Supporting Information

Table S1.

All proteins identified and quantified via Weck-Cel cervical sponge and cervicovaginal lavage collection methods.

doi:10.1371/journal.pone.0079505.s001

(XLSX)

Table S2.

Basic abundance variation of all proteins collected via Weck-Cel cervical sponge and cervicovaginal lavage as determined by mass spectrometry.

doi:10.1371/journal.pone.0079505.s002

(XLSX)

Acknowledgments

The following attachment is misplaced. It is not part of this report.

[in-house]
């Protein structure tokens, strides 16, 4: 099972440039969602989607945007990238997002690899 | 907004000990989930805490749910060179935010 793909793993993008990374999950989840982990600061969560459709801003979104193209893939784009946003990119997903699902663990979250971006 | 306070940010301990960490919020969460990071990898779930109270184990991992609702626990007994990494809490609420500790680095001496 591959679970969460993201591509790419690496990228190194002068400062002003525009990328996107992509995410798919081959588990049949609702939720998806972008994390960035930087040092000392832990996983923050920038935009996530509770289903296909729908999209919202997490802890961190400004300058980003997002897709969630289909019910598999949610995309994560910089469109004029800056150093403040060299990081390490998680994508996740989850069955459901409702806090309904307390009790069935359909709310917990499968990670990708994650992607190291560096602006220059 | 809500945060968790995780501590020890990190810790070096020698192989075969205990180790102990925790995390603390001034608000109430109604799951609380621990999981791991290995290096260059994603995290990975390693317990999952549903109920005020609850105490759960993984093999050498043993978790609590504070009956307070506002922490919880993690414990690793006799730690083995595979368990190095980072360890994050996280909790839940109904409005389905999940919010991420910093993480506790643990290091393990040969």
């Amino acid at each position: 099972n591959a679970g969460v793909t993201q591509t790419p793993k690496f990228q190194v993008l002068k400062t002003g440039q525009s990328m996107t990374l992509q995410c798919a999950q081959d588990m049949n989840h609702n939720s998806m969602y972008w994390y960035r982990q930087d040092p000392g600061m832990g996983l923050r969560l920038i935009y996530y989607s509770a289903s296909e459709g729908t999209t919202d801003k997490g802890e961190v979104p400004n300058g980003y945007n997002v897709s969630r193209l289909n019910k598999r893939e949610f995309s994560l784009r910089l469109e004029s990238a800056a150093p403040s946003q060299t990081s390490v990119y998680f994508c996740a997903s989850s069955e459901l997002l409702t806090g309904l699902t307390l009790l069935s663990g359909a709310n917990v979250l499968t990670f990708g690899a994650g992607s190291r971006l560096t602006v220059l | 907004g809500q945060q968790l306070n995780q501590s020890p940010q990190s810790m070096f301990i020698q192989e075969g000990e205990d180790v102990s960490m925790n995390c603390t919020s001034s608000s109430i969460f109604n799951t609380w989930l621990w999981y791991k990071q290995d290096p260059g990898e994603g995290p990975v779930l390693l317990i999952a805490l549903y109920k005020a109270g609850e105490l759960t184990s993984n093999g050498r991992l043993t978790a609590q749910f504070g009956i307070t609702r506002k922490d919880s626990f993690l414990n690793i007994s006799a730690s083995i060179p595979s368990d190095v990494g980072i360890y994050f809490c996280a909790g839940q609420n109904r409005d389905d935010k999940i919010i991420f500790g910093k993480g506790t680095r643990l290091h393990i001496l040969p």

We would like to express our gratitude to all study subjects for their participation, and many thanks to Fiona Lynch and Ellen Verlen for sample collection. We would also like to thank Max Abou and Dr. Patrick Chong, Ph.D. for their technical support.

Author Contributions

Conceived and designed the experiments: KMB AB RN TBB. Performed the experiments: KMB SM. Analyzed the data: KMB GRW. Contributed reagents/materials/analysis tools: AB GRW RN TBB. Wrote the paper: KMB AB.